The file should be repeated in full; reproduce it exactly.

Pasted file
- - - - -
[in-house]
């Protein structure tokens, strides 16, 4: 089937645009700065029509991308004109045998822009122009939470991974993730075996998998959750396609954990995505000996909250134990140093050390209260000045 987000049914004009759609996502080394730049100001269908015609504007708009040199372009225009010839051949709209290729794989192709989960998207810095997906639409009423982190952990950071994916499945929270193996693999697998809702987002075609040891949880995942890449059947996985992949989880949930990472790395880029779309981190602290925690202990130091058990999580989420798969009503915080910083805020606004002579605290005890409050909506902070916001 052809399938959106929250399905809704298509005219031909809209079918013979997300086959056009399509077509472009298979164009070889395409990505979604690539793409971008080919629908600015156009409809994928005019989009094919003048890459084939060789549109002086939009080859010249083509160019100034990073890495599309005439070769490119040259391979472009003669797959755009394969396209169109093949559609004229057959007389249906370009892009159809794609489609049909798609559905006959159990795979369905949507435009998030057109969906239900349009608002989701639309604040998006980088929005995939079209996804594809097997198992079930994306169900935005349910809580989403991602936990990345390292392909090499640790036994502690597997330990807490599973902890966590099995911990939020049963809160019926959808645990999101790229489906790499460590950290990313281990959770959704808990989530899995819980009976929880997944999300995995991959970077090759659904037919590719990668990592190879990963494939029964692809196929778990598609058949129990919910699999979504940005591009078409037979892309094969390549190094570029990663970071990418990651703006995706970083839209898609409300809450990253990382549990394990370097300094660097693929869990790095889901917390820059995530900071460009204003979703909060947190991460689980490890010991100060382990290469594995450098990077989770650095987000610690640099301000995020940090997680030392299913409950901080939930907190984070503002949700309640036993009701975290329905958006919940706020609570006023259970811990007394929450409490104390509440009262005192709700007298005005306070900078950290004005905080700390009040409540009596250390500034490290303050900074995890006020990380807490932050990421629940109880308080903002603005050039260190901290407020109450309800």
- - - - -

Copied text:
[in-house]
């Protein structure tokens, strides 16, 4: 089937645009700065029509991308004109045998822009122009939470991974993730075996998998959750396609954990995505000996909250134990140093050390209260000045 987000049914004009759609996502080394730049100001269908015609504007708009040199372009225009010839051949709209290729794989192709989960998207810095997906639409009423982190952990950071994916499945929270193996693999697998809702987002075609040891949880995942890449059947996985992949989880949930990472790395880029779309981190602290925690202990130091058990999580989420798969009503915080910083805020606004002579605290005890409050909506902070916001 052809399938959106929250399905809704298509005219031909809209079918013979997300086959056009399509077509472009298979164009070889395409990505979604690539793409971008080919629908600015156009409809994928005019989009094919003048890459084939060789549109002086939009080859010249083509160019100034990073890495599309005439070769490119040259391979472009003669797959755009394969396209169109093949559609004229057959007389249906370009892009159809794609489609049909798609559905006959159990795979369905949507435009998030057109969906239900349009608002989701639309604040998006980088929005995939079209996804594809097997198992079930994306169900935005349910809580989403991602936990990345390292392909090499640790036994502690597997330990807490599973902890966590099995911990939020049963809160019926959808645990999101790229489906790499460590950290990313281990959770959704808990989530899995819980009976929880997944999300995995991959970077090759659904037919590719990668990592190879990963494939029964692809196929778990598609058949129990919910699999979504940005591009078409037979892309094969390549190094570029990663970071990418990651703006995706970083839209898609409300809450990253990382549990394990370097300094660097693929869990790095889901917390820059995530900071460009204003979703909060947190991460689980490890010991100060382990290469594995450098990077989770650095987000610690640099301000995020940090997680030392299913409950901080939930907190984070503002949700309640036993009701975290329905958006919940706020609570006023259970811990007394929450409490104390509440009262005192709700007298005005306070900078950290004005905080700390009040409540009596250390500034490290303050900074995890006020990380807490932050990421629940109880308080903002603005050039260190901290407020109450309800």